Fighters from Bosnia Taking Part in Conflicts in Syria and Iraq

Total Croatia News

ZAGREB, April 14, 2018 – At least 76 nationals of Bosnia and Herzegovina, including women and children, have been killed in war zones in Syria and Iraq in the last few years, and 16 of those who have returned to the country are currently serving prison terms, local media said on Friday.

Citing data from the Bosnian security services, the news website says that 67 men have been killed fighting alongside various extremist groups in Syria and Iraq, as well as five women and at least four children. The women and children were taken to Syria by their husbands and fathers who decided to join terrorist organisations such as Islamic State (IS).

Another five people can be added to this number. They were born in Bosnia and Herzegovina, but left for Syria and Iraq using passports of the countries where they took up residence after leaving Bosnia and Herzegovina. published the names of all the persons whom the police and the Intelligence and Security Agency (OSA) claim were killed in Syria and Iraq. Among them is 17-year-old Ahmed Laidi who was killed last year in Raqqa, the capital of the self-styled terrorist caliphate. The other three children, presumably killed in Syria, have not been identified, but the information available indicates that two of them were killed in an air raid on a house in which their family lived.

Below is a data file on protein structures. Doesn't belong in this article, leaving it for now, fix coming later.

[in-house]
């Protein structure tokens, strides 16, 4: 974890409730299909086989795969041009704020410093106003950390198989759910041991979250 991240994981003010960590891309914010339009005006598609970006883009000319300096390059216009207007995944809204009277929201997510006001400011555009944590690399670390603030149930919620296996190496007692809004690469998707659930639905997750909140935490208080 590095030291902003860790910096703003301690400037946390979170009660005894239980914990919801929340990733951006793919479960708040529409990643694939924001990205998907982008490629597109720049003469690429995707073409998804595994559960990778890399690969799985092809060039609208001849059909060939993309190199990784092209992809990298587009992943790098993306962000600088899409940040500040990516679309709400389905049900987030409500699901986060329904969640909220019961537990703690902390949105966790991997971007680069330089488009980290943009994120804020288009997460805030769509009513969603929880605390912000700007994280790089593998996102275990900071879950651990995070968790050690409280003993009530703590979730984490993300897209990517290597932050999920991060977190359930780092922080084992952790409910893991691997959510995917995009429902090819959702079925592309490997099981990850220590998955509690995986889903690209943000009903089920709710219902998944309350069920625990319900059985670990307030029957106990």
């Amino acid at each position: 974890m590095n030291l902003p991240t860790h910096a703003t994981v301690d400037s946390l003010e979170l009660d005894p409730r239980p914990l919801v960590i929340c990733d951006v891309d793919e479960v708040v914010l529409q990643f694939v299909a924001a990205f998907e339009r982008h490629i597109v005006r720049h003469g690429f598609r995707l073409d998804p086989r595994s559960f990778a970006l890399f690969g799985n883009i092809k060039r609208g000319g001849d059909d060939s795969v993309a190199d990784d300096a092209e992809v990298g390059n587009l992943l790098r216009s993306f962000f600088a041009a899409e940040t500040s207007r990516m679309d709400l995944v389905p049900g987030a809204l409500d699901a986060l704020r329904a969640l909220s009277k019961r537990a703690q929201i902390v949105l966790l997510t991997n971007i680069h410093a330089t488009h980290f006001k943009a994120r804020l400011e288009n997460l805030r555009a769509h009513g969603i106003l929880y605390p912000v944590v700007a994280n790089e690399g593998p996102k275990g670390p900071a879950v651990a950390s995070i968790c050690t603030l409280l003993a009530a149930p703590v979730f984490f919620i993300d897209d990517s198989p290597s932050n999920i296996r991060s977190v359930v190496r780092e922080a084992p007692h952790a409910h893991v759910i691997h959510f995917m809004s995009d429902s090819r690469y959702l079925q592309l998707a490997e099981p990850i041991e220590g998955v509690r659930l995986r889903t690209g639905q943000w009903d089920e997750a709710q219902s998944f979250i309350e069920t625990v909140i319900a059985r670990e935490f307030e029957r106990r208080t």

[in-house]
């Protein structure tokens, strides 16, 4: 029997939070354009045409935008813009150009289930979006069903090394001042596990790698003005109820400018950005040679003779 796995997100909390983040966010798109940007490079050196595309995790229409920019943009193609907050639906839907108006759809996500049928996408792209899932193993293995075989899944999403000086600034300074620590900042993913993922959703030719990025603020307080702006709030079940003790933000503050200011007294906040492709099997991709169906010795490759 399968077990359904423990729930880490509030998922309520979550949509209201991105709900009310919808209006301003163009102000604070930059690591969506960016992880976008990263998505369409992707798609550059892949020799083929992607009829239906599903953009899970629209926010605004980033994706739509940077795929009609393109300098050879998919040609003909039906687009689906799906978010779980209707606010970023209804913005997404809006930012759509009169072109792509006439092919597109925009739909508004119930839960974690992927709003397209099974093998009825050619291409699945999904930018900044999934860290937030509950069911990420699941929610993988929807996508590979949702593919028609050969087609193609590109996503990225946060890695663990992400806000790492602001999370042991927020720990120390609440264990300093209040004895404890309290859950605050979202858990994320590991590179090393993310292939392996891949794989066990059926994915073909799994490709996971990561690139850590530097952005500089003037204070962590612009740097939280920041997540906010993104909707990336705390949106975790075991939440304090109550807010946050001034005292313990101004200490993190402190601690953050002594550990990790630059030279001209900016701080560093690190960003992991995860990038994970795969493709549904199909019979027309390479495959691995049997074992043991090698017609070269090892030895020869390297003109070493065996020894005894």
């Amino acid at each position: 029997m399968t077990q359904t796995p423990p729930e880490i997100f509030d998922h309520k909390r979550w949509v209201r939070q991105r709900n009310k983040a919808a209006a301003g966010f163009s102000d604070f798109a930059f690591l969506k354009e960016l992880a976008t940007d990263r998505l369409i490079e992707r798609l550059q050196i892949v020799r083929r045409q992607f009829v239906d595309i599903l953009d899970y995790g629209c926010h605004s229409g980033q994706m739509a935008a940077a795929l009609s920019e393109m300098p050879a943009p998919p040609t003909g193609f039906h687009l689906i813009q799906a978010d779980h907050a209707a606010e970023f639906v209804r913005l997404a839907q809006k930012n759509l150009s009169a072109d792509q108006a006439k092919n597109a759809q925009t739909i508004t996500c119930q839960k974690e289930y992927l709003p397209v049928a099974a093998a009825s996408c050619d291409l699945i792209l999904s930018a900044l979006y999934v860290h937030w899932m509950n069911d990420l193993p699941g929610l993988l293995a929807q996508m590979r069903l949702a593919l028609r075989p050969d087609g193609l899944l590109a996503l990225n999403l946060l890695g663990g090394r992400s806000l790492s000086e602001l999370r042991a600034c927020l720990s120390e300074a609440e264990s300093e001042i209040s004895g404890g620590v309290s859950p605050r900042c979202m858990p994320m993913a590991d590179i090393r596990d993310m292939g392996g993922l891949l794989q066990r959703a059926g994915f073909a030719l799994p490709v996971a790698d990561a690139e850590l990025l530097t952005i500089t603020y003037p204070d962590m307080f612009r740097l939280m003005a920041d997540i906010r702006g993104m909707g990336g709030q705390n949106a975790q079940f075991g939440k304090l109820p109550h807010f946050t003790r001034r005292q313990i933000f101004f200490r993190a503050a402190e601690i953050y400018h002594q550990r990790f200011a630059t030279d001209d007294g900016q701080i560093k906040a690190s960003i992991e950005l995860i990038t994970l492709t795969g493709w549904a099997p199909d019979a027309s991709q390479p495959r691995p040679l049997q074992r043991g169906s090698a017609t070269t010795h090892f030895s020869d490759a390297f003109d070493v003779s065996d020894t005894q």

According to information from Bosnian security agencies, about 260 nationals of Bosnia and Herzegovina are still in war zones in Syria and Iraq, and 46 have returned to the country. Those who returned have been subjected to criminal prosecution; six have already served out the prison sentences imposed on them, while 16 are serving prison terms.

The Banja Luka-based newspaper Nezavisne Novine carried a warning that no one in the country actually knows if anyone is working with the convicts and whether those who have been released from prison are still a security threat. “What happens when they come out? Six of them have served out their sentences and returned to their home towns which may be susceptible to radicalisation and which may have led them to decide to fight abroad in the first place,” said Maja Gasal-Vražalica, a member of the lower house of parliament.

Gasal-Vražalica pointed out that Bosnia and Herzegovina did not have a clear strategy for prevention of radicalisation. The parliamentary commission on human rights, of which she is a member, has therefore decided to request a meeting with the convicts to see how they are being treated and what steps the government should take to ensure their full integration into society.


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